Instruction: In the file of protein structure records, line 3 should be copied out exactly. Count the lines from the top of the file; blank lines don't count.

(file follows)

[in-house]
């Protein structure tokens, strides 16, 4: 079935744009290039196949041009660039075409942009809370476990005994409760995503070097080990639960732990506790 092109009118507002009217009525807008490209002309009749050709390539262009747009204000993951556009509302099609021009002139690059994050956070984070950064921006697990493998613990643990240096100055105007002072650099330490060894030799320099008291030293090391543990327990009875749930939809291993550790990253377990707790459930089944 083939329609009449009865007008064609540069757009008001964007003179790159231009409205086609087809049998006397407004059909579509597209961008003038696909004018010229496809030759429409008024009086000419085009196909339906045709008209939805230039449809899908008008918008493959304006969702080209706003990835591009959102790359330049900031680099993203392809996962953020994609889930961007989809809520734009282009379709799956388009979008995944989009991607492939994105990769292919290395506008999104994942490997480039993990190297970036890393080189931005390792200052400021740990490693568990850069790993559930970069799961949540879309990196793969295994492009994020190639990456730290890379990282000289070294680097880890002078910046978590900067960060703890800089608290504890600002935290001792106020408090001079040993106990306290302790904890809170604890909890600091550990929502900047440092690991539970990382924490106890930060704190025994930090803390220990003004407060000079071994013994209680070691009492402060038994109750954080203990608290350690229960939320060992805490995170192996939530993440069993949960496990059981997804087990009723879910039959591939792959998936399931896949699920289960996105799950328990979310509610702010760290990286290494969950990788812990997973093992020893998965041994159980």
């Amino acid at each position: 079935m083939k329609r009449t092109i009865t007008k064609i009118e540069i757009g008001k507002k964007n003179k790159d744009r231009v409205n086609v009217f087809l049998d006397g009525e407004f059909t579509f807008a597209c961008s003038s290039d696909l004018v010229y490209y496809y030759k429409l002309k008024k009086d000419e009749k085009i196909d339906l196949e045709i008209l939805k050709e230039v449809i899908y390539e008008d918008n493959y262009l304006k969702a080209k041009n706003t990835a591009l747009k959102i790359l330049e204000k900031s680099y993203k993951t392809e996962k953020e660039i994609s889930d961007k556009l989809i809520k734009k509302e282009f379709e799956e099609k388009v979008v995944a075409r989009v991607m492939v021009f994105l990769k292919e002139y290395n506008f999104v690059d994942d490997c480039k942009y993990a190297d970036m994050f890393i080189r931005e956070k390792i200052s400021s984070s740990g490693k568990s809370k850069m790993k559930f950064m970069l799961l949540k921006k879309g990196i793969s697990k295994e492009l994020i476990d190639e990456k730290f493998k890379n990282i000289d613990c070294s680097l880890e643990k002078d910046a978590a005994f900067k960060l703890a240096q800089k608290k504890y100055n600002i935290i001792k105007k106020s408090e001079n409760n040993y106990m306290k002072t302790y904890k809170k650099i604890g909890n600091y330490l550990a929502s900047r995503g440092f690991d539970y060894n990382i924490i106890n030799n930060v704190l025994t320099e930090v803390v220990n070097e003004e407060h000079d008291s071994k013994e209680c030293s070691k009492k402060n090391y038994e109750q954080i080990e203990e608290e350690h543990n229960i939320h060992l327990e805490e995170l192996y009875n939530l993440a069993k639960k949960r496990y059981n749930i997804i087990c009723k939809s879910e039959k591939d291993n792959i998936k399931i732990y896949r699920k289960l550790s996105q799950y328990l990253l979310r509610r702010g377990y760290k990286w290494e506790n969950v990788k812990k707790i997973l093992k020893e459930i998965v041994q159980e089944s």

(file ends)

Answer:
């Amino acid at each position: 079935m083939k329609r009449t092109i009865t007008k064609i009118e540069i757009g008001k507002k964007n003179k790159d744009r231009v409205n086609v009217f087809l049998d006397g009525e407004f059909t579509f807008a597209c961008s003038s290039d696909l004018v010229y490209y496809y030759k429409l002309k008024k009086d000419e009749k085009i196909d339906l196949e045709i008209l939805k050709e230039v449809i899908y390539e008008d918008n493959y262009l304006k969702a080209k041009n706003t990835a591009l747009k959102i790359l330049e204000k900031s680099y993203k993951t392809e996962k953020e660039i994609s889930d961007k556009l989809i809520k734009k509302e282009f379709e799956e099609k388009v979008v995944a075409r989009v991607m492939v021009f994105l990769k292919e002139y290395n506008f999104v690059d994942d490997c480039k942009y993990a190297d970036m994050f890393i080189r931005e956070k390792i200052s400021s984070s740990g490693k568990s809370k850069m790993k559930f950064m970069l799961l949540k921006k879309g990196i793969s697990k295994e492009l994020i476990d190639e990456k730290f493998k890379n990282i000289d613990c070294s680097l880890e643990k002078d910046a978590a005994f900067k960060l703890a240096q800089k608290k504890y100055n600002i935290i001792k105007k106020s408090e001079n409760n040993y106990m306290k002072t302790y904890k809170k650099i604890g909890n600091y330490l550990a929502s900047r995503g440092f690991d539970y060894n990382i924490i106890n030799n930060v704190l025994t320099e930090v803390v220990n070097e003004e407060h000079d008291s071994k013994e209680c030293s070691k009492k402060n090391y038994e109750q954080i080990e203990e608290e350690h543990n229960i939320h060992l327990e805490e995170l192996y009875n939530l993440a069993k639960k949960r496990y059981n749930i997804i087990c009723k939809s879910e039959k591939d291993n792959i998936k399931i732990y896949r699920k289960l550790s996105q799950y328990l990253l979310r509610r702010g377990y760290k990286w290494e506790n969950v990788k812990k707790i997973l093992k020893e459930i998965v041994q159980e089944s």